It wasn’t at all dark like Fiji as in the level of lights there; just as you cannot count the stars in the sky, it’s how the sight of those lights affected me at that moment. I am looking on at Waikiki.

Back to the kitchen for breakfast service with a definite air of excitement!  We’ve stopped here for supplies such as fresh water, fresh foods, mail and laundry exchange as well.  The length of our ship’s stay in port is 12 hours; our shore leave would be about 4-6 hours.

A group of us hailed a cab and asked the driver to take us to a great place where we could shop and check out a little of the local scene, which we could enjoy in a short period of time.  He took us to a big mall complex (which a few years ago I returned to, it was still there) and I ate pineapple of course!  And for another enjoyable treat I had a watermelon shake for the first time in my life, it was delicious!  I bought some Hawaiian shirts too.

Back to the ship and we are heading towards Vancouver, Canada and another 7 days at sea. Our ship is bringing sugar in from the plantations of Fiji for delivery into B.C., Canada. British Columbia was extending a wet welcome – it was soooo cold especially due to the fact I come from a southern tropical climate. I was used to warmer rains!  This rain was freezing and it was my first experience in cold rainy weather.

There was a warming period however – I met and fell in love (or so I thought) with a lovely French – Punjabi girl.  Sonia was 18 and one of many daughters of a sawmill big shot in Canada.  We first met at local nightclub, dancing and having a drink or three.  Hold on, I got just a little ahead of myself, so I’ll detail it out for you just a bit.

A friendly passerby on the street directed my friends and me to this particular club as we walked along the streets of Vancouver one early evening.  He too was an Indian national. We fell into a mutual hello as our eyes met, we all began conversing.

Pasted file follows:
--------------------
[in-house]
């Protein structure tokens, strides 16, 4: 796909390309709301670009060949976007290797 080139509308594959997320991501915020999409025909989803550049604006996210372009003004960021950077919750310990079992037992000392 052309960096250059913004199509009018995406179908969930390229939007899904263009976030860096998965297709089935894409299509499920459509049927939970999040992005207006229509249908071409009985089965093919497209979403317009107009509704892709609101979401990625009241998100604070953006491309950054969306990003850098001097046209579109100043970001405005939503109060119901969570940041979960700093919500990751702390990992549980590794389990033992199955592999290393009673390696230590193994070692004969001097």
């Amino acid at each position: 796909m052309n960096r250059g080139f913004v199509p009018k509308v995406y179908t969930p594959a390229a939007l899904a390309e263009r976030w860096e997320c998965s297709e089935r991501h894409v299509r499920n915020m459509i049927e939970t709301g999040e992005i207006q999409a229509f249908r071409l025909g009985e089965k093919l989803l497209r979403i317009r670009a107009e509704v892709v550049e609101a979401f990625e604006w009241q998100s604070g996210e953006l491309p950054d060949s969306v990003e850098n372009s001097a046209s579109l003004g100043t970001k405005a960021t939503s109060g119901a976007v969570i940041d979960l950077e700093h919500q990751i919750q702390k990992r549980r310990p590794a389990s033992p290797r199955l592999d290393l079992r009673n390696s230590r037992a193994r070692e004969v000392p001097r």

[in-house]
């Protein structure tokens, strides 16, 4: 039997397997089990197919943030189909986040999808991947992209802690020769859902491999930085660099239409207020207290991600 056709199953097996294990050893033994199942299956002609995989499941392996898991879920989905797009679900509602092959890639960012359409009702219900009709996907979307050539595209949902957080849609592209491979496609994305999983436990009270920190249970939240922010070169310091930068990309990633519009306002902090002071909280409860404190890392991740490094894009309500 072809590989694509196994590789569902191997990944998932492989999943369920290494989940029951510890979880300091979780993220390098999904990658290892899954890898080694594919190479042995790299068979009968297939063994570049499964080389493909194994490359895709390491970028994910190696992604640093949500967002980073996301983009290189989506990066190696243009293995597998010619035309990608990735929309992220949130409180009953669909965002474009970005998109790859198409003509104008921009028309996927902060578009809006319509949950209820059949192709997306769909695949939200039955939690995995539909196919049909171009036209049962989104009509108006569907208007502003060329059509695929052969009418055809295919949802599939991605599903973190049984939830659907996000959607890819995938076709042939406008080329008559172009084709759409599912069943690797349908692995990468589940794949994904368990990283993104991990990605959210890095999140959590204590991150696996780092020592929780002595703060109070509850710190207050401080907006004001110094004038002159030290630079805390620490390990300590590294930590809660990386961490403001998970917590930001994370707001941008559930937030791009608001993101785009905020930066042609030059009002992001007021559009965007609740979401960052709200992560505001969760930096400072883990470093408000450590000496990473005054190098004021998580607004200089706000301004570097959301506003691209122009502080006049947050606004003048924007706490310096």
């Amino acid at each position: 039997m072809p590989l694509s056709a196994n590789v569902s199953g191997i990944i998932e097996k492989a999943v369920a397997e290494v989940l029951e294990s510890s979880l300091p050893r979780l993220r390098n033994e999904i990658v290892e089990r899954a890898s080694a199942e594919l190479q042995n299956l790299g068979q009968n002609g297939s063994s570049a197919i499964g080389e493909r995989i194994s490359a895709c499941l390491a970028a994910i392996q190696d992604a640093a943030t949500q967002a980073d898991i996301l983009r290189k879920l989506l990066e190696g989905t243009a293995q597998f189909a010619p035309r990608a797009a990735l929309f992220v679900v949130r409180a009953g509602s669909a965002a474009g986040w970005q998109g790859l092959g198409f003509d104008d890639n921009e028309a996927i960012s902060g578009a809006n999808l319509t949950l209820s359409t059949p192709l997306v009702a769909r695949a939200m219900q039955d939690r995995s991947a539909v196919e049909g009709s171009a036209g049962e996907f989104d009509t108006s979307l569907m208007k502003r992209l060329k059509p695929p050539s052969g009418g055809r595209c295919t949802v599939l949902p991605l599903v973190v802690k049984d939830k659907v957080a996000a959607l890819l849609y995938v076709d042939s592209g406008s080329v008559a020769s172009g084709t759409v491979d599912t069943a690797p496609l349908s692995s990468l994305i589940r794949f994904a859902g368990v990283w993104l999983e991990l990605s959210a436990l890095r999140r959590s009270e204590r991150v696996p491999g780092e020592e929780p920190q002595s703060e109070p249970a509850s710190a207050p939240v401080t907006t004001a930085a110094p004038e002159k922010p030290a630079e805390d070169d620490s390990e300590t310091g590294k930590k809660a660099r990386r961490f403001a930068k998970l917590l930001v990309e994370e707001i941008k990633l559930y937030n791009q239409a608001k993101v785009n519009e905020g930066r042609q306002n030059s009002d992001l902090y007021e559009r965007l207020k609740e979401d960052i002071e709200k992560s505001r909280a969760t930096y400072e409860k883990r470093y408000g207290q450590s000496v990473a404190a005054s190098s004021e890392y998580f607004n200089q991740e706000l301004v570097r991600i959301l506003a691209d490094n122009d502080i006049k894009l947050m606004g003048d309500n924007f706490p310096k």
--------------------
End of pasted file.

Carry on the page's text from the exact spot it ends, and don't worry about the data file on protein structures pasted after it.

It started off with our ‘what to do around here’ answered with his suggestions of shopping, restaurants and a great club that was a good place where a younger crowd meets.  He told us that he too went there sometimes.

We found it and went in. It was a nice dance club, no hard liquor, only beer and soft drinks; that’s a good thing as younger people were welcome there too.  We grabbed a few seats and about 3 or 4 tables away sat a group of young girls.  I couldn’t see exactly their faces but naturally that assemblage received my attention.   Ah, eighteen and still so innocent.

At first it was difficult to catch a full glance of her face but as the girls began going off to the dance floor, I got a clearer vision.  And I’m so glad I did.  She and I definitely began to notice one another; it was that subtle eye flirtation and shy quickly looking away yet a corner smile would form as the head turned.

And every time I looked her way I noticed she too was looking my way.  All the while I’m going through fifty ways in my head as to my approach and if I did, what should I say?  This went on all evening.  I felt we were surely on to something and I wanted to know what that might be. I felt she may be thinking the same things, I hoped.

Well that night, we didn’t meet, the guys and I just hung out for maybe two and a half hours but not once did this young lady and I verbally communicate.  The guys and I had to return to the ship for an early morning start for breakfast, so we left and that was that.

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Sonia is of course a fictitious name but trust me, the young Canadian gal was very real  🙂